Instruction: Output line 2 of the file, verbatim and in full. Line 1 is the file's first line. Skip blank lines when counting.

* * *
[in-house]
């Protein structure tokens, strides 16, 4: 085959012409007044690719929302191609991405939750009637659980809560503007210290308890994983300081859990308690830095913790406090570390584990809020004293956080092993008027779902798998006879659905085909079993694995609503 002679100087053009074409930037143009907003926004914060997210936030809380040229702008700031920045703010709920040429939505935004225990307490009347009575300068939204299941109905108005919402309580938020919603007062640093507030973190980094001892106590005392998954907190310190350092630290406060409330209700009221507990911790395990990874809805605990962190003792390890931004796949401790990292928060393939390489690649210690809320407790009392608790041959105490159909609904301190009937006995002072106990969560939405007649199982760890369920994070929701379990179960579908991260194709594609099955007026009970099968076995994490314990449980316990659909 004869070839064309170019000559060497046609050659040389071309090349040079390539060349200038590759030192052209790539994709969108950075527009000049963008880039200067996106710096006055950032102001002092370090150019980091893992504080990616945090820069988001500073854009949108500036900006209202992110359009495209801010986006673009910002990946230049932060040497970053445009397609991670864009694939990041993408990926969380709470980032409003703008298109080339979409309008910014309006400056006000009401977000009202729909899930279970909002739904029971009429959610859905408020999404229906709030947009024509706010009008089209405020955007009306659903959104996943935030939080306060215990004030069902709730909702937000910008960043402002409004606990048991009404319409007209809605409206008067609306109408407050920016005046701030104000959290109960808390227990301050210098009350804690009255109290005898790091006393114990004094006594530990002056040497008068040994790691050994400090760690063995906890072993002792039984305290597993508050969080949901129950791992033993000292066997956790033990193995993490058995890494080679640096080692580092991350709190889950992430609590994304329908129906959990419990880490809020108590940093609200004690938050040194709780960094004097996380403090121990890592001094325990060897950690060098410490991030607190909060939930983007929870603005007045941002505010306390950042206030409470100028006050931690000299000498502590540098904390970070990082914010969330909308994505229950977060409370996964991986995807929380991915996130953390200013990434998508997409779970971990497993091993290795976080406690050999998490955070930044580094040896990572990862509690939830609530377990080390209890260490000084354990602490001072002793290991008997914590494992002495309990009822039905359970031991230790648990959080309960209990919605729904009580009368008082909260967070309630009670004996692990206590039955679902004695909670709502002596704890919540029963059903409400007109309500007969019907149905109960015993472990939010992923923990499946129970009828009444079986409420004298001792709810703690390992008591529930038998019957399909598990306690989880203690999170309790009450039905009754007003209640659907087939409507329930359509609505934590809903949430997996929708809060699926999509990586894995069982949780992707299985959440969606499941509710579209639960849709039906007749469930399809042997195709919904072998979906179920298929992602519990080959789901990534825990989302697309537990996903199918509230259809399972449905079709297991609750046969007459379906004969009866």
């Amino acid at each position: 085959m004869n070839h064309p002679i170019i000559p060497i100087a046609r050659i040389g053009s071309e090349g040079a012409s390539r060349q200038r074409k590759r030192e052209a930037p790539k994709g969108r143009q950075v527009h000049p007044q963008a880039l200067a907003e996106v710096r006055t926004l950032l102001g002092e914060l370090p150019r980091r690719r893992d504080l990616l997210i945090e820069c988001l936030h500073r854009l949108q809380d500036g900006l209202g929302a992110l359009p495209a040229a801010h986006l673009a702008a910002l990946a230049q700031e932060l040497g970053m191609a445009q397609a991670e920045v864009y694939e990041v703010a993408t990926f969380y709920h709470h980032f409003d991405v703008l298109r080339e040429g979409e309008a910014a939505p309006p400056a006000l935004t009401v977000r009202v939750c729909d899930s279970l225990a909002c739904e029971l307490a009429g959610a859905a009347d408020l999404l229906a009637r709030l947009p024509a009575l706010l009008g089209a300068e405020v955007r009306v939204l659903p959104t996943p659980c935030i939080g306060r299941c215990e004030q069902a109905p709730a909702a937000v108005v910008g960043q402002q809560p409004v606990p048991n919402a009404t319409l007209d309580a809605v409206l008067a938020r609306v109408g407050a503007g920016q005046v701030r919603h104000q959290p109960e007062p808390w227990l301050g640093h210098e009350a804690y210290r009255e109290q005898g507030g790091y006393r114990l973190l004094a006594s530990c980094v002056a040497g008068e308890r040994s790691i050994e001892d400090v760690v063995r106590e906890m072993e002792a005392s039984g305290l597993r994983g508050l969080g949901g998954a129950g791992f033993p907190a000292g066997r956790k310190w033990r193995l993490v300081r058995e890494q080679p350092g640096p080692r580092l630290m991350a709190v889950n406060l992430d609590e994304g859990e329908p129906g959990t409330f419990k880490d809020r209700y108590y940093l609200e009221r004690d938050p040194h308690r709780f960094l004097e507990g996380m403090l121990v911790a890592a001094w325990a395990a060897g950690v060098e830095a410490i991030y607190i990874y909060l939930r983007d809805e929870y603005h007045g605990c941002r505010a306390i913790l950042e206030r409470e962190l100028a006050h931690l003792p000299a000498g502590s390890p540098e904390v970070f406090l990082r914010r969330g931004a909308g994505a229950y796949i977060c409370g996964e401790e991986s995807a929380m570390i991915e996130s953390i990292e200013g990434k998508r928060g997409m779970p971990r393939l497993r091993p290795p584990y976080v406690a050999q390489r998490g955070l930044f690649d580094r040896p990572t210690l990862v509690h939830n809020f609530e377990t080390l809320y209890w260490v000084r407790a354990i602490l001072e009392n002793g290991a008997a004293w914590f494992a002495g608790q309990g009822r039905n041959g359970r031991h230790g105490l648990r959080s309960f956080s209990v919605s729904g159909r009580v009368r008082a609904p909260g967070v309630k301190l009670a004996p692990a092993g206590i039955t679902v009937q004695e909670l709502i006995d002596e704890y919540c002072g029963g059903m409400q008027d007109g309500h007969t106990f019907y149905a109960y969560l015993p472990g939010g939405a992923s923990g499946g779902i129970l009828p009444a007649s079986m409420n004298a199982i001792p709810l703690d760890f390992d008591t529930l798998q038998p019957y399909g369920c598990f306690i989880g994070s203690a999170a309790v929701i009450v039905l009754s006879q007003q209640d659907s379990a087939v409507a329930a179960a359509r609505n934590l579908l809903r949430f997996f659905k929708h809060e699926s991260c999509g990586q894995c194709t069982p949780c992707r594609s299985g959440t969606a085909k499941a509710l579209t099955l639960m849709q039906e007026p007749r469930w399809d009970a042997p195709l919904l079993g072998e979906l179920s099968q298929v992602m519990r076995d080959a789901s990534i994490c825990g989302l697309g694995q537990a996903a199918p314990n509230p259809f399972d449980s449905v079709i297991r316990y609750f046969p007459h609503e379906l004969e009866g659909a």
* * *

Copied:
């Protein structure tokens, strides 16, 4: 085959012409007044690719929302191609991405939750009637659980809560503007210290308890994983300081859990308690830095913790406090570390584990809020004293956080092993008027779902798998006879659905085909079993694995609503 002679100087053009074409930037143009907003926004914060997210936030809380040229702008700031920045703010709920040429939505935004225990307490009347009575300068939204299941109905108005919402309580938020919603007062640093507030973190980094001892106590005392998954907190310190350092630290406060409330209700009221507990911790395990990874809805605990962190003792390890931004796949401790990292928060393939390489690649210690809320407790009392608790041959105490159909609904301190009937006995002072106990969560939405007649199982760890369920994070929701379990179960579908991260194709594609099955007026009970099968076995994490314990449980316990659909 004869070839064309170019000559060497046609050659040389071309090349040079390539060349200038590759030192052209790539994709969108950075527009000049963008880039200067996106710096006055950032102001002092370090150019980091893992504080990616945090820069988001500073854009949108500036900006209202992110359009495209801010986006673009910002990946230049932060040497970053445009397609991670864009694939990041993408990926969380709470980032409003703008298109080339979409309008910014309006400056006000009401977000009202729909899930279970909002739904029971009429959610859905408020999404229906709030947009024509706010009008089209405020955007009306659903959104996943935030939080306060215990004030069902709730909702937000910008960043402002409004606990048991009404319409007209809605409206008067609306109408407050920016005046701030104000959290109960808390227990301050210098009350804690009255109290005898790091006393114990004094006594530990002056040497008068040994790691050994400090760690063995906890072993002792039984305290597993508050969080949901129950791992033993000292066997956790033990193995993490058995890494080679640096080692580092991350709190889950992430609590994304329908129906959990419990880490809020108590940093609200004690938050040194709780960094004097996380403090121990890592001094325990060897950690060098410490991030607190909060939930983007929870603005007045941002505010306390950042206030409470100028006050931690000299000498502590540098904390970070990082914010969330909308994505229950977060409370996964991986995807929380991915996130953390200013990434998508997409779970971990497993091993290795976080406690050999998490955070930044580094040896990572990862509690939830609530377990080390209890260490000084354990602490001072002793290991008997914590494992002495309990009822039905359970031991230790648990959080309960209990919605729904009580009368008082909260967070309630009670004996692990206590039955679902004695909670709502002596704890919540029963059903409400007109309500007969019907149905109960015993472990939010992923923990499946129970009828009444079986409420004298001792709810703690390992008591529930038998019957399909598990306690989880203690999170309790009450039905009754007003209640659907087939409507329930359509609505934590809903949430997996929708809060699926999509990586894995069982949780992707299985959440969606499941509710579209639960849709039906007749469930399809042997195709919904072998979906179920298929992602519990080959789901990534825990989302697309537990996903199918509230259809399972449905079709297991609750046969007459379906004969009866």